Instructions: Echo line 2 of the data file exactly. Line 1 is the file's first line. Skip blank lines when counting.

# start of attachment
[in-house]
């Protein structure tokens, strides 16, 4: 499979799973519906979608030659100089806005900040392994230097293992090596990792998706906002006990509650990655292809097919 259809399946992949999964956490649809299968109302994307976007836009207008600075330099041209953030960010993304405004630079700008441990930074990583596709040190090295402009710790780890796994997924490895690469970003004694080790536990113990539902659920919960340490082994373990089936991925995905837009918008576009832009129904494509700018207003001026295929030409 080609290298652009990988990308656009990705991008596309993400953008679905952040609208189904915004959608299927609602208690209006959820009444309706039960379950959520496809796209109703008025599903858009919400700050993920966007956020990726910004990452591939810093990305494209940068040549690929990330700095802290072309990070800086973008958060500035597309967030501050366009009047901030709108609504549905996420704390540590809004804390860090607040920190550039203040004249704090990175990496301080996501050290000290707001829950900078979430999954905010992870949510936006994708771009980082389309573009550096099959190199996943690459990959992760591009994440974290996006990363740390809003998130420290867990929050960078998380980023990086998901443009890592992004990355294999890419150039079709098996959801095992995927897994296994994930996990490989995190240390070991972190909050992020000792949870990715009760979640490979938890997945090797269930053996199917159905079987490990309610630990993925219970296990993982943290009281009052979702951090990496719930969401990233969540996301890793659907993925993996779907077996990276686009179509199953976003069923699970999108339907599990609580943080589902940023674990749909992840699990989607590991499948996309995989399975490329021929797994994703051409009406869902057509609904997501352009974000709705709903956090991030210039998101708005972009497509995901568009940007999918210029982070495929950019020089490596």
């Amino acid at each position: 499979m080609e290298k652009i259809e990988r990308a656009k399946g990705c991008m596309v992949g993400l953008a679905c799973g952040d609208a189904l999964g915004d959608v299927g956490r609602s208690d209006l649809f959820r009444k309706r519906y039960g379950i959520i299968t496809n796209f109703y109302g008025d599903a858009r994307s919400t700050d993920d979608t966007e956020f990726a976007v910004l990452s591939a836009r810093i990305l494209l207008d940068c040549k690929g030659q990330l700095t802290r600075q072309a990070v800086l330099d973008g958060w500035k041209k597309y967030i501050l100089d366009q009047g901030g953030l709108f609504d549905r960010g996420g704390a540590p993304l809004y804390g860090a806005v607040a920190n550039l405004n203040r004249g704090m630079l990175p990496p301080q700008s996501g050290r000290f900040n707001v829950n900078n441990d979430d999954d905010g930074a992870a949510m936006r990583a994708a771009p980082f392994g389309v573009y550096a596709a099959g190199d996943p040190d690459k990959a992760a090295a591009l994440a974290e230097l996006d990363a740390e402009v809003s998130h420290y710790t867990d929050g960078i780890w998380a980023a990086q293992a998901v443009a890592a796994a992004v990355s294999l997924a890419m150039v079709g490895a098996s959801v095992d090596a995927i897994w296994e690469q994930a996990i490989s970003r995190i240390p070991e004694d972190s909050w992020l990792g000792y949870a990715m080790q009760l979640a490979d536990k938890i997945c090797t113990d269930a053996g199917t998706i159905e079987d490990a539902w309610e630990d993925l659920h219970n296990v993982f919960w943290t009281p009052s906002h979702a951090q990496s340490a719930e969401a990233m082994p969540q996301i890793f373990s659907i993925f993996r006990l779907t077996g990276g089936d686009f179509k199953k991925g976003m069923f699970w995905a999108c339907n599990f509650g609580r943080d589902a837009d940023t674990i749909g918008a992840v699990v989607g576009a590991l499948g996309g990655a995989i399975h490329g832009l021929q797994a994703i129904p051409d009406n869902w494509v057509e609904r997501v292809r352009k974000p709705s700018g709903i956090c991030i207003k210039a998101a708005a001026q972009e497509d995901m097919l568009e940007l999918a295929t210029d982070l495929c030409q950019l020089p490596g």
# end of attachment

């Protein structure tokens, strides 16, 4: 499979799973519906979608030659100089806005900040392994230097293992090596990792998706906002006990509650990655292809097919 259809399946992949999964956490649809299968109302994307976007836009207008600075330099041209953030960010993304405004630079700008441990930074990583596709040190090295402009710790780890796994997924490895690469970003004694080790536990113990539902659920919960340490082994373990089936991925995905837009918008576009832009129904494509700018207003001026295929030409 080609290298652009990988990308656009990705991008596309993400953008679905952040609208189904915004959608299927609602208690209006959820009444309706039960379950959520496809796209109703008025599903858009919400700050993920966007956020990726910004990452591939810093990305494209940068040549690929990330700095802290072309990070800086973008958060500035597309967030501050366009009047901030709108609504549905996420704390540590809004804390860090607040920190550039203040004249704090990175990496301080996501050290000290707001829950900078979430999954905010992870949510936006994708771009980082389309573009550096099959190199996943690459990959992760591009994440974290996006990363740390809003998130420290867990929050960078998380980023990086998901443009890592992004990355294999890419150039079709098996959801095992995927897994296994994930996990490989995190240390070991972190909050992020000792949870990715009760979640490979938890997945090797269930053996199917159905079987490990309610630990993925219970296990993982943290009281009052979702951090990496719930969401990233969540996301890793659907993925993996779907077996990276686009179509199953976003069923699970999108339907599990609580943080589902940023674990749909992840699990989607590991499948996309995989399975490329021929797994994703051409009406869902057509609904997501352009974000709705709903956090991030210039998101708005972009497509995901568009940007999918210029982070495929950019020089490596």